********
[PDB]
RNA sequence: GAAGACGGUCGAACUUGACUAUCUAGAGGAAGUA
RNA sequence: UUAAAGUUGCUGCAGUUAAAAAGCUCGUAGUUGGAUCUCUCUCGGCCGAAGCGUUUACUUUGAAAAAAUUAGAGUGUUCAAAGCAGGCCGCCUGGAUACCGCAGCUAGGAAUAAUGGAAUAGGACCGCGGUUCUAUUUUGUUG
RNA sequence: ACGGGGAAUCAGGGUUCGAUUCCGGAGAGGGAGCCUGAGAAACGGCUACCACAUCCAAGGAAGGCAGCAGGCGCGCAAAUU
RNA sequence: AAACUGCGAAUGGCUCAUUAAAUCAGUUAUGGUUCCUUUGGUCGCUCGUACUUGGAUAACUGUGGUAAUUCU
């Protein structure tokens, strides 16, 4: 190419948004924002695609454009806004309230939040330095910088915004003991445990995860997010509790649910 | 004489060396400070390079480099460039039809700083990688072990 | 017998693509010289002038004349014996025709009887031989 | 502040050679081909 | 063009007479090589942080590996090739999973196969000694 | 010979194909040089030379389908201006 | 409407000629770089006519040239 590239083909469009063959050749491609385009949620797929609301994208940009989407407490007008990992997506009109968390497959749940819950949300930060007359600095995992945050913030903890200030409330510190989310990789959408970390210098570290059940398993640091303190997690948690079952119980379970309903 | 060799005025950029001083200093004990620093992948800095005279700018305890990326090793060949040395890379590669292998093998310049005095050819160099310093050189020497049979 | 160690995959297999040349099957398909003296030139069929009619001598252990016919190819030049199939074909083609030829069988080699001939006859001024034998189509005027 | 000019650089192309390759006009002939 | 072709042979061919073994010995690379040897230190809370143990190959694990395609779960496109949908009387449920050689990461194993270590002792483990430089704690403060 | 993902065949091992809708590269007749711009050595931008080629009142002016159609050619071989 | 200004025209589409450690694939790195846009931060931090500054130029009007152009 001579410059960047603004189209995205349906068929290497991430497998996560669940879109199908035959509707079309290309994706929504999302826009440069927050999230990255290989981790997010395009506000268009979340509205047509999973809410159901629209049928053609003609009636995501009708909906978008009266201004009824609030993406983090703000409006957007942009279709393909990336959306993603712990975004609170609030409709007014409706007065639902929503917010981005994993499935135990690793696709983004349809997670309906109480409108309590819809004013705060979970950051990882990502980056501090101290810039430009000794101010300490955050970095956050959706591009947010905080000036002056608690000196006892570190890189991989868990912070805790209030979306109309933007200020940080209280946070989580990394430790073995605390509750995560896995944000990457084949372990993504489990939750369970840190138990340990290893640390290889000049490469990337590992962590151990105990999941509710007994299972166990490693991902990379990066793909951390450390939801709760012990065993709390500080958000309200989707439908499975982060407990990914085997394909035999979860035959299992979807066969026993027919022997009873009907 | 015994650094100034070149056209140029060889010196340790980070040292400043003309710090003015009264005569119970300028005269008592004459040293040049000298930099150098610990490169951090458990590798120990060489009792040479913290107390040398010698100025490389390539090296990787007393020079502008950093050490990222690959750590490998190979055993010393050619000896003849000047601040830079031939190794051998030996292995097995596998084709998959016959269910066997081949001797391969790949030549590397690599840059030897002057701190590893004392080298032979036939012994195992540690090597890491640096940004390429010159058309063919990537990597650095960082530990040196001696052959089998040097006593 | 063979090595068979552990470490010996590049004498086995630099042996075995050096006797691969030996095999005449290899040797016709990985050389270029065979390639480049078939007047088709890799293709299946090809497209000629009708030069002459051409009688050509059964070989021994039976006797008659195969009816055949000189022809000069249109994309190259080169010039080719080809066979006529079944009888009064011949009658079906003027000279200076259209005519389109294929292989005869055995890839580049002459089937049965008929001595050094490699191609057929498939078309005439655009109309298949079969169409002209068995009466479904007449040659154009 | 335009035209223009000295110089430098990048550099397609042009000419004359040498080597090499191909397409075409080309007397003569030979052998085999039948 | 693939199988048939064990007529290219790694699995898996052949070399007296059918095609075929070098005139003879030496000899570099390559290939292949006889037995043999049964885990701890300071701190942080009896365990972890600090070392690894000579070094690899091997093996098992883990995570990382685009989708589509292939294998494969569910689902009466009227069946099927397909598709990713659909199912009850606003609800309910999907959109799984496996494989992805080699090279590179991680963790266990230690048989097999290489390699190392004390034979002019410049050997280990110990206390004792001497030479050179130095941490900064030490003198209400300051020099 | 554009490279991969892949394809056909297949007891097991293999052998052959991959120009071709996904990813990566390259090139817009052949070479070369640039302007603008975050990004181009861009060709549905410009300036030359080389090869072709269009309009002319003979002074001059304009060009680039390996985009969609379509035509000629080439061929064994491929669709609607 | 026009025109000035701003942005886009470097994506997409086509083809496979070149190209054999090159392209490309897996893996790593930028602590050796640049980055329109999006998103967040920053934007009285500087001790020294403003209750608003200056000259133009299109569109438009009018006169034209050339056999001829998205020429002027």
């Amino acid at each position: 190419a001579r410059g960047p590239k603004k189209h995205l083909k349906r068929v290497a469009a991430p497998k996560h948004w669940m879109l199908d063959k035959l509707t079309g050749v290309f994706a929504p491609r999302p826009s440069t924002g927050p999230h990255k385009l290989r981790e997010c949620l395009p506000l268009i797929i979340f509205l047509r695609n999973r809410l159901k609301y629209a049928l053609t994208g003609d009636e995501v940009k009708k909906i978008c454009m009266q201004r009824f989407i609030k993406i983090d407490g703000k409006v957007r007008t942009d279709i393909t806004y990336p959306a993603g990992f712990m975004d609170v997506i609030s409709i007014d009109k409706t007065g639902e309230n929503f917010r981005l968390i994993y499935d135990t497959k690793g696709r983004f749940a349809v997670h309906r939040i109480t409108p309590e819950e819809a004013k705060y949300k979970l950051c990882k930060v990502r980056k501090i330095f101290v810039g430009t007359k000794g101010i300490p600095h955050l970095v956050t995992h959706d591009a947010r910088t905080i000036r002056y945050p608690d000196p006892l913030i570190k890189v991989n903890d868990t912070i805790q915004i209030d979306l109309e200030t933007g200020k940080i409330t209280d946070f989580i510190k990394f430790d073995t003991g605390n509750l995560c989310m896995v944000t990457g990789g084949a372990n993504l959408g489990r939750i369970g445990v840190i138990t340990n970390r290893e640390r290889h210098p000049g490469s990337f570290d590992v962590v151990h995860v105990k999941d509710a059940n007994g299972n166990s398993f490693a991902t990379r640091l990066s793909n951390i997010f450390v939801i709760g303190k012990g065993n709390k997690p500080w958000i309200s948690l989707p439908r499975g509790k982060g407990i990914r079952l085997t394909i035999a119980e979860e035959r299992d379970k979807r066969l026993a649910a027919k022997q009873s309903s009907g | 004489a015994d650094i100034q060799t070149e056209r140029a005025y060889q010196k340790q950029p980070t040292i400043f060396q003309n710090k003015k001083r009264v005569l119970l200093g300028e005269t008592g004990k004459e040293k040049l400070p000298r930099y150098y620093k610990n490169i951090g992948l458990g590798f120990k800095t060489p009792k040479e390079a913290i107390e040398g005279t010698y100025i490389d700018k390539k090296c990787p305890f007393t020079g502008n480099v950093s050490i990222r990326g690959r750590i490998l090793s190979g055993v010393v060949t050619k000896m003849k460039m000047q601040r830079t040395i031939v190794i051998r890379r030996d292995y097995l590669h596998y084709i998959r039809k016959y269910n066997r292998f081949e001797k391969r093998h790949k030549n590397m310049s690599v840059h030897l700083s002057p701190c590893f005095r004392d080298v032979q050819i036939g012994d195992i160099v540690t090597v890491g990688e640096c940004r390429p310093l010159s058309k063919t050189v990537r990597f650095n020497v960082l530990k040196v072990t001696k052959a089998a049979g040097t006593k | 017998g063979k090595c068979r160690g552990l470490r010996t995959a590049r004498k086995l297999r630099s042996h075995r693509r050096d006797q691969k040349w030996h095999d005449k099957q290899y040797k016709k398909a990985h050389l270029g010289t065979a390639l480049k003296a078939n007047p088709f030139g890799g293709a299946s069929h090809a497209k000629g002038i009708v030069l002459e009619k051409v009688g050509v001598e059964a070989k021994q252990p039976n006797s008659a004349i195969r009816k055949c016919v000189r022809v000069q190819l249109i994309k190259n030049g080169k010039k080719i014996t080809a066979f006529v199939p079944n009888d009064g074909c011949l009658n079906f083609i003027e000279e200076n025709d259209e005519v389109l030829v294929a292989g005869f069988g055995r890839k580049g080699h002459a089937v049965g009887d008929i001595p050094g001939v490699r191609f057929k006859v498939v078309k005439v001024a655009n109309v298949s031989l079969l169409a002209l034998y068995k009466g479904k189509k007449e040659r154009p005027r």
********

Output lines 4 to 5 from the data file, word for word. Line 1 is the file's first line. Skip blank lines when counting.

RNA sequence: ACGGGGAAUCAGGGUUCGAUUCCGGAGAGGGAGCCUGAGAAACGGCUACCACAUCCAAGGAAGGCAGCAGGCGCGCAAAUU
RNA sequence: AAACUGCGAAUGGCUCAUUAAAUCAGUUAUGGUUCCUUUGGUCGCUCGUACUUGGAUAACUGUGGUAAUUCU